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Economic development and the tipping point

February 14, 2019
By: Mark Skinner

As the number of weather-related news stories increase, more Americans are recognizing the world’s climate is changing (see here and here, for instance). Cold temperatures and large amounts of precipitation may hold our immediate attention (we are, after all, a culture increasingly obsessed with the short-term, instant or immediate), but a larger story is unfolding that has the scientists who have studied various aspects of climate-related issues for decades increasingly using a two-word phrase that could have terrifyingly significant repercussions if, and when, we can look back to see it is truly happening. The phrase is tipping point – that moment when certain aspects fueling climate change will fuel themselves, creating feedback loops independent of our own future behavior. 

Here are just a dozen science news releases since the quiet Thanksgiving release of the Fourth National Climate Assessment that present new, even more compelling data not available during the writing of the NCA’s call for urgent action:

  • “Huge cavity in Antarctic glacier signals rapid decay” (1)
  • Greenland ice melting rapidly, study finds (2) and shows no signs of abating (3)
  • “Rapidly receding glaciers on Baffin Island reveal long-covered Arctic landscapes,” exposed after 40,000 years (4)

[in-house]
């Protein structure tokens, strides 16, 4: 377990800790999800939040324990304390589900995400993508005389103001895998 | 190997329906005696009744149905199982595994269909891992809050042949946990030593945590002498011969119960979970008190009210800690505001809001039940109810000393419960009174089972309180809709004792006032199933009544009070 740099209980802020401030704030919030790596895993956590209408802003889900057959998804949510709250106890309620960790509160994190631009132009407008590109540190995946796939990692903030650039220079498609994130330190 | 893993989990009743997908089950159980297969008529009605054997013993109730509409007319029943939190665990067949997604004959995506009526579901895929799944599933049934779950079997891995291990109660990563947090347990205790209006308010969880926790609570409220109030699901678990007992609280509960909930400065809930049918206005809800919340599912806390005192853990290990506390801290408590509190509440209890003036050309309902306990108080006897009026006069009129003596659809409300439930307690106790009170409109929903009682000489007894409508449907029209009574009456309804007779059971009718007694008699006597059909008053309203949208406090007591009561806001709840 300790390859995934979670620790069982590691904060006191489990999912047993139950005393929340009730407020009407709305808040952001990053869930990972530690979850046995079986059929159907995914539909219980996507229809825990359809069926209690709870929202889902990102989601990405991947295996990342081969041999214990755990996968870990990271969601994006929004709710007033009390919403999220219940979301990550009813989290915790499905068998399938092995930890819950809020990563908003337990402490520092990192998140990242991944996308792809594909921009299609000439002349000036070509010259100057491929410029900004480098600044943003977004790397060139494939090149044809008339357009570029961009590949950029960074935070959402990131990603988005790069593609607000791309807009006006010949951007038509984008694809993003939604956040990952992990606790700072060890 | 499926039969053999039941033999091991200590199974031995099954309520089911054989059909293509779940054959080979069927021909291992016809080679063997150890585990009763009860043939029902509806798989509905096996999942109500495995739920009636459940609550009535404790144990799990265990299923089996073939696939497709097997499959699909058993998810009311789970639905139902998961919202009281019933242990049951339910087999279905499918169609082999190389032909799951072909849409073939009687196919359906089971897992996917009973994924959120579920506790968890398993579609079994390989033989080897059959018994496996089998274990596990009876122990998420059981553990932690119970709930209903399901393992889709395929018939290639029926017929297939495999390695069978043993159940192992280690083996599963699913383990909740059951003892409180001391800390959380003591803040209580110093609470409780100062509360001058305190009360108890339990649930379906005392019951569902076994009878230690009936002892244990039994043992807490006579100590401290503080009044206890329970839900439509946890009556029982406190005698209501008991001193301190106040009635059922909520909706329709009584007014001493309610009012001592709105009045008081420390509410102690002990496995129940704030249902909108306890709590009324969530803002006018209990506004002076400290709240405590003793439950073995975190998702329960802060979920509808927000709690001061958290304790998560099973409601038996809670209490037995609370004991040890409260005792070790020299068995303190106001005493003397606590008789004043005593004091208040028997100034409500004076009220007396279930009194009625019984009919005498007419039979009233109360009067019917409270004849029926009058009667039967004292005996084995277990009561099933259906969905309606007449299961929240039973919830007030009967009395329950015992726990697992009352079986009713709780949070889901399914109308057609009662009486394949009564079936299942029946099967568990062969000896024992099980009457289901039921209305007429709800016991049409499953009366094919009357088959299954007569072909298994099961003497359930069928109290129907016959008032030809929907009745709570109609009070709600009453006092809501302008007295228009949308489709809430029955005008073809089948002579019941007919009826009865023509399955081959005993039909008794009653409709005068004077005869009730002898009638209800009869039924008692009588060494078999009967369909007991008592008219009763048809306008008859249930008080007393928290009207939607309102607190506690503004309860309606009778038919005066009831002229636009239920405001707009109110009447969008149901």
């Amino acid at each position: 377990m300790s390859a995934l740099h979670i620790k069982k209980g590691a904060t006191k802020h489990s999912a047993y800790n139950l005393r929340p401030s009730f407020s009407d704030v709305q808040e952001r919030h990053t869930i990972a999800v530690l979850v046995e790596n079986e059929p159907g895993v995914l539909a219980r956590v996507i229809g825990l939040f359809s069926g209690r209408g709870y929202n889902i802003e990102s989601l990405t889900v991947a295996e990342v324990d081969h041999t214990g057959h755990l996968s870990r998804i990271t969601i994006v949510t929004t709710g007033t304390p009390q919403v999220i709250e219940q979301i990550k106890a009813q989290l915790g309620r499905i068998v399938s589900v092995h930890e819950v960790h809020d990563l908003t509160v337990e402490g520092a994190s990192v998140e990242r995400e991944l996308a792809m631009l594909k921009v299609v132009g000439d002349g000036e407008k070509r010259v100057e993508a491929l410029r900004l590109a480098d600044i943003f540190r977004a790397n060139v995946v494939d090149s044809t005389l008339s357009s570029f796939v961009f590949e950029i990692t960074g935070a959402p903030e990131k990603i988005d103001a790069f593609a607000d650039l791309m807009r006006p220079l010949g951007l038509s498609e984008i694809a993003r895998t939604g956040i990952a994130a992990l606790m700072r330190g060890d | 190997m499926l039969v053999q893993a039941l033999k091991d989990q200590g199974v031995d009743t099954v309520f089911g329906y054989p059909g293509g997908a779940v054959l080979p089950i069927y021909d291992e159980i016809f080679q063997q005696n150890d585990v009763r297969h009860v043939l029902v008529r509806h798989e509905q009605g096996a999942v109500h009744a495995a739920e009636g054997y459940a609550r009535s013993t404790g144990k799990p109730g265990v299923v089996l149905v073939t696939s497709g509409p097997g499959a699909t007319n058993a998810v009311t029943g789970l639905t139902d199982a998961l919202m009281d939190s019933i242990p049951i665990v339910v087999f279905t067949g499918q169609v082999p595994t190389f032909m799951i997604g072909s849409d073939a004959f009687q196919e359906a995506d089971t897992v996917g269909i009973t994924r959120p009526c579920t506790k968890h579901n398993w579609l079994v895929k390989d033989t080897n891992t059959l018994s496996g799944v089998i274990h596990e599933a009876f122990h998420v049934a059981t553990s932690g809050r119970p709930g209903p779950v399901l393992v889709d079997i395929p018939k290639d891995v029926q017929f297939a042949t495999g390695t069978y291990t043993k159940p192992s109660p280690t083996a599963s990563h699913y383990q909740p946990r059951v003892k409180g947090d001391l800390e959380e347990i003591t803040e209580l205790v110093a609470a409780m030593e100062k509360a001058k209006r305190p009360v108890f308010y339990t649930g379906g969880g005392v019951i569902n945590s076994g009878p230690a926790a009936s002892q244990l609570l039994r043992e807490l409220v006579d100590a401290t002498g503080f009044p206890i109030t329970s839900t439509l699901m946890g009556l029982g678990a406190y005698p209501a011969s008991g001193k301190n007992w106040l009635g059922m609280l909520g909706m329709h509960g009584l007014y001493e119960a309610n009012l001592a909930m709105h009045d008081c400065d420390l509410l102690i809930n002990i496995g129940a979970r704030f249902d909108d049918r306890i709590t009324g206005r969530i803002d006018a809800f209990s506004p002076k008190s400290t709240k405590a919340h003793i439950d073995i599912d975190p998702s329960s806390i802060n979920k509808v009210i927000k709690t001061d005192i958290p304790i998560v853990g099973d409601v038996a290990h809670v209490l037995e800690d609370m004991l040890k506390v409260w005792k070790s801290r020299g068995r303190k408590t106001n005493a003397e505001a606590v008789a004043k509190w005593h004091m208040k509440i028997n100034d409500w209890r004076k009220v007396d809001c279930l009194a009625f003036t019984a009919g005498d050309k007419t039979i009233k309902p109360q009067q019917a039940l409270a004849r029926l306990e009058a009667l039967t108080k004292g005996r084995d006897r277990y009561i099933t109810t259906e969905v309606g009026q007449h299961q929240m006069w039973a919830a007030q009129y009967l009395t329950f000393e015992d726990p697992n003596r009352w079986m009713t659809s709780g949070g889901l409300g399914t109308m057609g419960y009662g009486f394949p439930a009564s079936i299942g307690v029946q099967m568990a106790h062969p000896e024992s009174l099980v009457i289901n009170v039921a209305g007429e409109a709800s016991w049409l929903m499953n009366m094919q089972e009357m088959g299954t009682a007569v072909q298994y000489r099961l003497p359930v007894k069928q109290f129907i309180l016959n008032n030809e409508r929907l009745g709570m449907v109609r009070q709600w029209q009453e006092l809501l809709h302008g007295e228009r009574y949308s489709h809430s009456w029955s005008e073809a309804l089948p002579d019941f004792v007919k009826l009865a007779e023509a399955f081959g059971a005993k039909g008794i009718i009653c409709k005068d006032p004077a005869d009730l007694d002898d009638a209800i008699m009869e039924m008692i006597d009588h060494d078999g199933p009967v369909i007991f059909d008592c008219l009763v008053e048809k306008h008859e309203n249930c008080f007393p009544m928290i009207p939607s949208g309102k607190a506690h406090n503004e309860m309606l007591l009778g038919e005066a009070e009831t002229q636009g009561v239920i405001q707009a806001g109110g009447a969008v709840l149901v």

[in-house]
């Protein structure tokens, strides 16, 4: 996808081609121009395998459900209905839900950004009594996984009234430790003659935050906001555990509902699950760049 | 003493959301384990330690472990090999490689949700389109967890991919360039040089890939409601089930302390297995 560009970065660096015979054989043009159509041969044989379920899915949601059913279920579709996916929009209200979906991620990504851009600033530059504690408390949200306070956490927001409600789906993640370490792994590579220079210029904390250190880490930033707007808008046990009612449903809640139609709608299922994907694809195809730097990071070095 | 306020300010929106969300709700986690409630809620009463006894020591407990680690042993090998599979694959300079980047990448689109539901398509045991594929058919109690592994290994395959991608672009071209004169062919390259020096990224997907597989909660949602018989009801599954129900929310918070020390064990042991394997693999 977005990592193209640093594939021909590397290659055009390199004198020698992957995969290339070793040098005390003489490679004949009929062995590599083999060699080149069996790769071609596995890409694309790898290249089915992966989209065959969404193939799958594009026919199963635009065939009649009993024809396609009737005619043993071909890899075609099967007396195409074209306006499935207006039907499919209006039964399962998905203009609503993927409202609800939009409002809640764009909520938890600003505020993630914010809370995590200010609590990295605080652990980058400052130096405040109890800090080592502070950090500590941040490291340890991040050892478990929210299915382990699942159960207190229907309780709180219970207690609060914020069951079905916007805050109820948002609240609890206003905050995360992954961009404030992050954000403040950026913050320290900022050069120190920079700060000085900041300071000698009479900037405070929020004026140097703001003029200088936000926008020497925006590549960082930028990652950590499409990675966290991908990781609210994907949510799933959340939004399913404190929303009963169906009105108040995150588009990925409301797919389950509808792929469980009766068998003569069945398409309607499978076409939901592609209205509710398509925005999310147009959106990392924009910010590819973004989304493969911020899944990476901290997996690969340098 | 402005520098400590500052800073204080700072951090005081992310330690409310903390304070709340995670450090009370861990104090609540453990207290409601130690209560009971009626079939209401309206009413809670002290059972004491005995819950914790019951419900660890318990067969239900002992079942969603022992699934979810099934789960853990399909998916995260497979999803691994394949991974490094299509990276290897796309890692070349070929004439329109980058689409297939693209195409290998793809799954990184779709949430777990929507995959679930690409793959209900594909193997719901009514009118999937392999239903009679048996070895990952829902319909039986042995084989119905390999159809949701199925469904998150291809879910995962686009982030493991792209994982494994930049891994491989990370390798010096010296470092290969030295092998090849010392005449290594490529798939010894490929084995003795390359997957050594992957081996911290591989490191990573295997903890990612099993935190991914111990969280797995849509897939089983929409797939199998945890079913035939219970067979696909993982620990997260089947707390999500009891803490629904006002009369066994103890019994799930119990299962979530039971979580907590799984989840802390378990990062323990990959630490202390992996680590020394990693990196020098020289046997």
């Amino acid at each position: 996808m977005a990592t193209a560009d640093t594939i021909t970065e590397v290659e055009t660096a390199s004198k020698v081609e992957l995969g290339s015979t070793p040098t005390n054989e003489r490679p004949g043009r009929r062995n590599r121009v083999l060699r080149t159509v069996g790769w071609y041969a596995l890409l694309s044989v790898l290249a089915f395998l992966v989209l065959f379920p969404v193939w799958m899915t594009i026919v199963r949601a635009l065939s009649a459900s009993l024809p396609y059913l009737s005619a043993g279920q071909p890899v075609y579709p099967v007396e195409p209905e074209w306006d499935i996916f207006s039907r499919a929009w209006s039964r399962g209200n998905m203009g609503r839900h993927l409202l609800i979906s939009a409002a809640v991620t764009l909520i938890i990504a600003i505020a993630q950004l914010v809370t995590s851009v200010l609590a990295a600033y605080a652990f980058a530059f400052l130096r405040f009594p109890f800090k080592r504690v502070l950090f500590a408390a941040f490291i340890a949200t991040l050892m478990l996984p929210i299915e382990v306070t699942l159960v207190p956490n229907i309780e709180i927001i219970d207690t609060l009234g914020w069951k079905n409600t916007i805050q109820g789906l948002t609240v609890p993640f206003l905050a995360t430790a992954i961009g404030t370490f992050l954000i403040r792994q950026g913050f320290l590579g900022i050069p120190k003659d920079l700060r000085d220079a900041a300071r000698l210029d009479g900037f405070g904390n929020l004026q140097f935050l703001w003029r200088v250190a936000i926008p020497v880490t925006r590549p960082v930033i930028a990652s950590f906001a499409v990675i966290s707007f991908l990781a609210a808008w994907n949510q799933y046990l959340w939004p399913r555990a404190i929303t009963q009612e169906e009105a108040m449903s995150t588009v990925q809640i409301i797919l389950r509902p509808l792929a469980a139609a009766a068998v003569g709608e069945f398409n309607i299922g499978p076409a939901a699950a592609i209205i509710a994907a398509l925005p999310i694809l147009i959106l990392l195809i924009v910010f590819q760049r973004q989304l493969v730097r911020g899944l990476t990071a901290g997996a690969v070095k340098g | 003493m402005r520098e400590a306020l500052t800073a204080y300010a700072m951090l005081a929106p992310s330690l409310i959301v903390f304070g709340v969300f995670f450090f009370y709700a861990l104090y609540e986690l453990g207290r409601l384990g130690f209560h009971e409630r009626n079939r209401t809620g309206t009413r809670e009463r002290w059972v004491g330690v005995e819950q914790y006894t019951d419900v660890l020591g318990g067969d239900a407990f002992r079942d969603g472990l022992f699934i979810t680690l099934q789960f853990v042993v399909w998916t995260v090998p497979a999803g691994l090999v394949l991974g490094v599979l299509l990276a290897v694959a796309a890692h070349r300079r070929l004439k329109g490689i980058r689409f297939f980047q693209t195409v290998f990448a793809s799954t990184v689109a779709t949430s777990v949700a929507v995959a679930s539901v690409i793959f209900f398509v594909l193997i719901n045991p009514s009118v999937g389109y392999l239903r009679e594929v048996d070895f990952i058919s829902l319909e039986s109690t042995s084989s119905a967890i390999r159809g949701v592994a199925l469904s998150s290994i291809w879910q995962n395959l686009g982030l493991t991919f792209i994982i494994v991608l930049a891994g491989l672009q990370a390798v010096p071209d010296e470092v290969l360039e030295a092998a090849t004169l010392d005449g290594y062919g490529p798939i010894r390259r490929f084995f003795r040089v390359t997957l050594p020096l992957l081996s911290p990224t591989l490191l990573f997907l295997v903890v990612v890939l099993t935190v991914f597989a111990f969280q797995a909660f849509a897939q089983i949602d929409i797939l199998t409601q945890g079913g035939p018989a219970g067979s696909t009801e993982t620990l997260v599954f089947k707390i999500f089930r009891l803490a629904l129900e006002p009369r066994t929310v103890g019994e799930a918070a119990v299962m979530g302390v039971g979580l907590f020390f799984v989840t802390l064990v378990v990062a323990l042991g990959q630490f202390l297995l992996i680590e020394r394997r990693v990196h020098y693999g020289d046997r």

• “Melting ice sheets release tons of methane into the atmosphere” (5)
  • “2018 fourth warmest year in continued warming trend, according to NASA, NOAA” (6)
  • UK forecast suggests next five years will be Earth's warmest period since records began (7)
  • Ocean warming is accelerating (8)
  • “A warming world increases air pollution” (9)
  • “Climate change reshaping how heat moves around globe” (10)
  • “Extreme rainfall events are connected around the world” (11)
  • “Climate change tipping point could be coming sooner than we think” (12)

Galileo is quoted as saying “It is surely harmful to souls to make it a heresy to believe what is proved.”  Nevertheless, at least one recent analysis suggests 150 members of the newly seated Congress are on record as being in denial of climate change and the current administration continues to move U.S. policy in the wrong direction for mitigating the pace of future change.

But we need to ask ourselves, which direction is economic development policy and practice, and yes, even science and technology-based, innovation-oriented development, moving the United States? Away from the tipping point and reversing human contributions to climate change — or toward it? 

We may be able to point to a few dozen clean energy initiatives across the country or a handful of
sustainable-oriented projects within the individual portfolios of our university R&D enterprise and venture development organizations, but we have to accept the vast majority of economic development — projects receiving tax abatements, luring inducement incentives, encouraging urban sprawl and greenfield development, exasperating reliance on automobiles, encouraging ag industry consolidation, and subsidizing workforce training in unsustainable jobs — is increasing  the known contributors to human-induced climate change. 

Are the current reward incentives for economic developers encouraging most to ignore the data that science is presenting to us? Shouldn’t public investment in future development be smarter than this? 

Happy Valentine’s Day, Planet.

climate change